Arriving at those lap times was good fun, as we spent the morning comparing impressions and tweaking the setup of each bike to Bostrom’s liking. It’s amazing that this was all accomplished without a single tool; altering the suspension damping on either bike is accomplished electronically, and spring preload for both shocks is changed via conventional twist knob. While damping changes made to the Ducati’s shock and fork are static in nature (that is, not actively changing in response to how you ride), our HP4 featured fully active Dynamic Damping Control in the rear and static adjustment up front. Although the BMW’s fork is DDC-ready, an accessory suspension-travel sensor must be added to unlock that feature.
While the Panigale R exudes a hard- edged, race-focused demeanor from the moment you pull onto pit lane, the HP4 proved quite the opposite. Its comparatively relaxed riding position, softer seat pad, initially plush rear damping (thanks to DDC) and “heated grips” lull you in, right up until you unleash its 186 rear-wheel horsepower! Bostrom handed the BMW off to me following our first session, with a warning to be on the lookout for some front shimmy cresting Turn 1, a left bend on the front straight that’s taken flat-out. I added a couple clicks of steering-damper adjustment and held my breath. The climb up the steep hill to the Corkscrew saw the front tire skimming the road surface with a hint of wiggle much of the way, as well. Bostrom suggested firming the rear to deliver a more planted front-end feel. We ultimately settled on adding two full turns of shock preload along with +3 increments of compression and +2 rebound damping, which resulted in better feedback and weight-transfer control.
Although the Ducati’s setup was closer as delivered, Bostrom needed more time aboard the demanding Duc. His primary concern was a tail-wagging tendency under hard braking, which resulted in a top-heaviness at turn-in and an unsettled feeling that lasted down to the apex of the corner. We programmed the Race and Sport ride modes with slightly different suspension damping parameters, allowing on-the-fly comparison of setups. While a modest improvement in overall handling and stability was achieved, the loose, tail-happy feeling persisted. The cure turned out to be right under our left thumb. Simply toggling the Engine Braking Control to its most free-wheeling setting netted nearly a full second off Bostrom’s previous best lap.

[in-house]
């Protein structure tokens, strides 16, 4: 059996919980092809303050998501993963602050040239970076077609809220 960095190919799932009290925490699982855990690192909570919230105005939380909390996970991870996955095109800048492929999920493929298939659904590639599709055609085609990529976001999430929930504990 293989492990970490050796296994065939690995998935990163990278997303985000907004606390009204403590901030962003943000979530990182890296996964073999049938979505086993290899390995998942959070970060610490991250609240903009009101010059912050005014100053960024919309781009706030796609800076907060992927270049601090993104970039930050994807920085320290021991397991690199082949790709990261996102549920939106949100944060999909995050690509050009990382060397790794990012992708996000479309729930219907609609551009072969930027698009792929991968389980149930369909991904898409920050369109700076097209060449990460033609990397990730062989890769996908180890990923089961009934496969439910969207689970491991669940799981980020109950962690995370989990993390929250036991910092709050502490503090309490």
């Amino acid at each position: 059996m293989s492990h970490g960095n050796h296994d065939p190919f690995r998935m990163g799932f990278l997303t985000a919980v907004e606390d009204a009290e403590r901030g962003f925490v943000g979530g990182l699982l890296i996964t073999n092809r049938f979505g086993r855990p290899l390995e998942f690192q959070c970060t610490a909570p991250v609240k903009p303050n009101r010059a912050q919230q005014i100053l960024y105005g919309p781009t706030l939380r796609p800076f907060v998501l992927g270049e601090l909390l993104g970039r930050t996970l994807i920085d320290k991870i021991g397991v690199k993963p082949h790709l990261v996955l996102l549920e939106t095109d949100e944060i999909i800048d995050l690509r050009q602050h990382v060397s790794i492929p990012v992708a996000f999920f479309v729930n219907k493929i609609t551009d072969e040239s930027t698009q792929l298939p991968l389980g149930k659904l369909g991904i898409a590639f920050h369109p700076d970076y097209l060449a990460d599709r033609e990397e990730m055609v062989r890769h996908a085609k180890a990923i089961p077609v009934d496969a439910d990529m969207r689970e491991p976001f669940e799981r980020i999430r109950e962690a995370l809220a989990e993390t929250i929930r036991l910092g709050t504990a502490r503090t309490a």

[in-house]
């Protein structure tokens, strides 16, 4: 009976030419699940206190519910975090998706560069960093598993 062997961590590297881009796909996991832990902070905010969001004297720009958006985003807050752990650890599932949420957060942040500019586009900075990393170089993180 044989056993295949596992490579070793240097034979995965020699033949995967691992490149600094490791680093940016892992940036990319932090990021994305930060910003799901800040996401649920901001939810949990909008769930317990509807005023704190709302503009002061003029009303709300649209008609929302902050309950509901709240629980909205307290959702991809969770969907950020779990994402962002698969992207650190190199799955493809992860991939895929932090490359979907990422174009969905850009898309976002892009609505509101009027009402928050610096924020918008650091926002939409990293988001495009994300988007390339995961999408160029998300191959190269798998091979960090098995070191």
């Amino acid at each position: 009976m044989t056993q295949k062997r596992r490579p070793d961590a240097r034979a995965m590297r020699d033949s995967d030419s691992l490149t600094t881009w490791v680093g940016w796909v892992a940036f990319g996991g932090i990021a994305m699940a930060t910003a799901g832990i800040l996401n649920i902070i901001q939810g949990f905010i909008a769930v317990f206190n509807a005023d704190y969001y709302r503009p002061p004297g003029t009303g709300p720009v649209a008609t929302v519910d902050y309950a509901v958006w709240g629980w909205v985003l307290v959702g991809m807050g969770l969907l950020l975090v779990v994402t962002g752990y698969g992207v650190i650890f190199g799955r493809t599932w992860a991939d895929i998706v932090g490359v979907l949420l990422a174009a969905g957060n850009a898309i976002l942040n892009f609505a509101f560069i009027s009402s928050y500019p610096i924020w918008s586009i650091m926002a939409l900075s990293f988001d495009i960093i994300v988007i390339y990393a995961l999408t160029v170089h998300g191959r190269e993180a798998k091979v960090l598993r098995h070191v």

Putting this into perspective, Bostrom felt both bikes were capable of breaking into the 1:29s on an unadulterated lap. He further speculated that swapping the stock tires for full race-spec rubber would enable him to match the times that carried him to victory aboard the Parts Unlimited Ducati 999 back in 2005. How’s that for progress?!
For me, this was an ultimate track-day experience with a racer I’ve long admired. Talking in the pit garage as Mr. Kuhn shot static and detail photos in the late-day light, Bostrom and I marveled over the amazing performance of these two bikes. What amazed us most is just how accessible high performance has become through the advancement of electronics.
While both bikes feature anti-lock brakes, Bostrom prefers toggling the BMW’s ABS off for track use, citing a spongy lever when the system cycles. Neither of us were able to detect any hint of intervention when the Ducati’s ABS was on and set for circuit use. And the traction control on both bikes had these two old-school racers shaking our heads in disbelief at how quickly such electronics have changed the riding landscape. Bostrom even asserted that anybody with a hint of ability can ride either of these bikes at a surprisingly quick pace. And yes, he was looking right at me when he said that!
For a working-class stiff such as myself, a day spent living large at Laguna was the stuff of dreams as I chased a roadracing hero and painted darkies off any corner I wanted, thanks to total digital control. EBoz is right: Not so long ago, no amount of money could buy the experience these bikes deliver.
Which is just one reason arguing for a winner here is so difficult. These are both such satisfying yet different motorcycles, but the Panigale R has an explosive edge to it that almost makes it feel like a twin-cylinder MotoGP bike.